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The Economic Landscape
Two hundred years ago, at the end of the eighteenth and the beginning of the nineteenth century, the industrial revolution brought eight thousand years of agricultural wealth creation to an end. Agricultural activities, which had been the sole economic activity for 98 percent of the population in the eighteenth century, were the sole source of income for less than 2 percent of the American population by the end of the twentieth century. By providing a source of energy much bigger than either animals or humans could provide, the steam engine opened up opportunities to do things previously impossible. Leonardo da Vinci could imagine all kinds of brilliant mechanical devices, but all of them remained on paper, unbuilt, because he could not imagine an engine to power them. With the advent of the steam engine, much of what he could only imagine quickly became reality.
A hundred years later, at the end of the nineteenth and the beginning of the twentieth century, electrification and the invention of systematic industrial research and development created what economic historians know as the second industrial revolution. Night literally became day. New industries emerged -- the telephone, movies, aluminum -- and old industries were transformed (steam railroads went underground to become subways).
Not left to chance, technological frontiers moved outward much more rapidly than they had in the past. Local economies died and new national economies emerged.
It took Americans and the rest of the world the first half of the twentieth century to learn how to make these national economies work. Antitrust laws had to beinvented to control the monopolistic tendencies of the new national corporations. Companies only too quickly learned that there was more money to be made from combining into monopolies and restricting output than from expanding output. Standard Oil was broken up in 1911. For the first time a national currency was needed. The Federal Reserve Board was established in 1913. A central bank had not been necessary in the first three centuries of the American experience.
It took the searing experiences of the Great Depression to teach Americans that unfettered financial markets can implode and bring whole economies down with them. In response, government regulations were imposed to eliminate the weaknesses (insider trading, phony bookkeeping) that had been revealed in the structure of finance. The Securities and Exchange Commission (SEC) came into existence. The Great Depression proved that banks could not be allowed to default on their depositors if prosperity was to be assured. Depositor's insurance was invented.
World War II taught America that big technological breakthroughs were possible (radar, the atomic bomb) if governments financed basic advances in science. Industrial R&D could be made much more productive. New products could roll out the door faster than Americans ever thought possible.
After World War II Americans assumed that capitalism would spontaneously combust in Europe and Japan. It did not happen. Three years after the war was over, Americans woke up in 1948 to find that Europe and Japan were not recovering. There was a real danger that Europe and Japan might abandon capitalism for communism. It took massive aid, the Marshall Plan, to get capitalism going again. Americans had no choice but to pay attention to the economic health of the rest of the world if they wished to be healthy themselves.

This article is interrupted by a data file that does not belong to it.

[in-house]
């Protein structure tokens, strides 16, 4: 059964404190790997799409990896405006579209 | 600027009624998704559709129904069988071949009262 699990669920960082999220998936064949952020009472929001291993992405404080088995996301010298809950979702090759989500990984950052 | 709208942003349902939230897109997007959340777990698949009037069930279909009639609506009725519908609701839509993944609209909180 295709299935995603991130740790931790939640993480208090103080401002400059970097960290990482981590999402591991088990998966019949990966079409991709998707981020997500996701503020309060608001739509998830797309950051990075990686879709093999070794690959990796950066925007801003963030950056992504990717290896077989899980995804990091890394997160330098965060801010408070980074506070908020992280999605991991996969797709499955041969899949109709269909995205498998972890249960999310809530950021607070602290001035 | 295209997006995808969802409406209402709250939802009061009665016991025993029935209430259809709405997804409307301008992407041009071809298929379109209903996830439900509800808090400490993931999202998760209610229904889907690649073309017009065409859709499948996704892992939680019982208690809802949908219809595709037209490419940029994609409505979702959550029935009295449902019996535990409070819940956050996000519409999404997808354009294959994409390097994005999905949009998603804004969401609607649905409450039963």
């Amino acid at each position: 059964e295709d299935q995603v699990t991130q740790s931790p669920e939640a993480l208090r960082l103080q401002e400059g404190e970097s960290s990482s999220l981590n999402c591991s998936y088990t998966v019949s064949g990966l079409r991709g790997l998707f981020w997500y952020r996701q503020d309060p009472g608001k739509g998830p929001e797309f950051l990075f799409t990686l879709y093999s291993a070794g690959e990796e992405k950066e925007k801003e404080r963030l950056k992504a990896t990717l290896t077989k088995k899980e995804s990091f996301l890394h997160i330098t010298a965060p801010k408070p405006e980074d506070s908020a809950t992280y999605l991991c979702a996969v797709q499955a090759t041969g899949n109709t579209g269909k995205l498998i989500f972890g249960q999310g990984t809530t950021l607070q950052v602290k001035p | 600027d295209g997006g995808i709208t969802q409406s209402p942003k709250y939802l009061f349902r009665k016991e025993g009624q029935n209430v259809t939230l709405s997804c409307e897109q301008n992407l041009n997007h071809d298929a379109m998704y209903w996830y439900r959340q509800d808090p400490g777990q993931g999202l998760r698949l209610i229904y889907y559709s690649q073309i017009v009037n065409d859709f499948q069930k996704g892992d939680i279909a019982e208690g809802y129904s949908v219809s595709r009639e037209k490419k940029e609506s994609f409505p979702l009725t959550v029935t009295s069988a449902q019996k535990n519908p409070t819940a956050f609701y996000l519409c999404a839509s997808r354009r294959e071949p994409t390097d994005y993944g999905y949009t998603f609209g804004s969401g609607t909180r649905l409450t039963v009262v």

Today a third industrial revolution is under way. Microelectronics, computers, telecommunications, designer materials, robotics, and biotechnology are transforming all facets of life -- what we do and how we do it. Biotechnology is changing the characteristics of life itself Genetic diseases do not have to be accepted. New plants and animals with different characteristics are being bat.
What comes first, the Internet that permits the faster and cheaper flow of information or the new materials such as fiber optics that permit the Internet to exist? What really changes is not the information that we have about what we might wish to buy, but the way we buy the everyday necessities of life -- and what we buy. Physical stores go out of business; electronic stores come into business. In both we buy clothes sewn from Lycra and Kevlar rather than cotton.
Microelectronics make possible the lasers that power the trunk lines of the telecommunications industry, but those same lasers allow eye surgery that will make glasses an unneeded remnant of a past age. In medicine, microsurgery is a revolution all by itself Larger robots are revolutionizing production of almost everything else. Computers on a chip are changing how our car engines and suspensions work. The laser in the CD player in the trunk of the car is changing the nature and quality of the music to which we listen.
In this third industrial revolution, technologies are changing so rapidly that no one knows where future profits will be made. The CEO of the old AT&T decided to split off its research laboratories (Bell Labs) and its hardware manufacturing arm (Western Electric) into a new company called Lucent. As the CEO of the old AT&T he could have made himself CEO of the new AT&T or the new Lucent. He got it wrong. He made himself CEO of the new AT&T. The new Lucent quickly became more profitable and acquired a market capitalization one-third bigger than that of the new AT&T.THe CEO of the old AT&T couldn't even plan his own career -- and he's not dumb.THe same confusion and chaos about where success is to be found exist almost everywhere in our economy.Great profits are being made, but where they are to be made is changing very rapidly.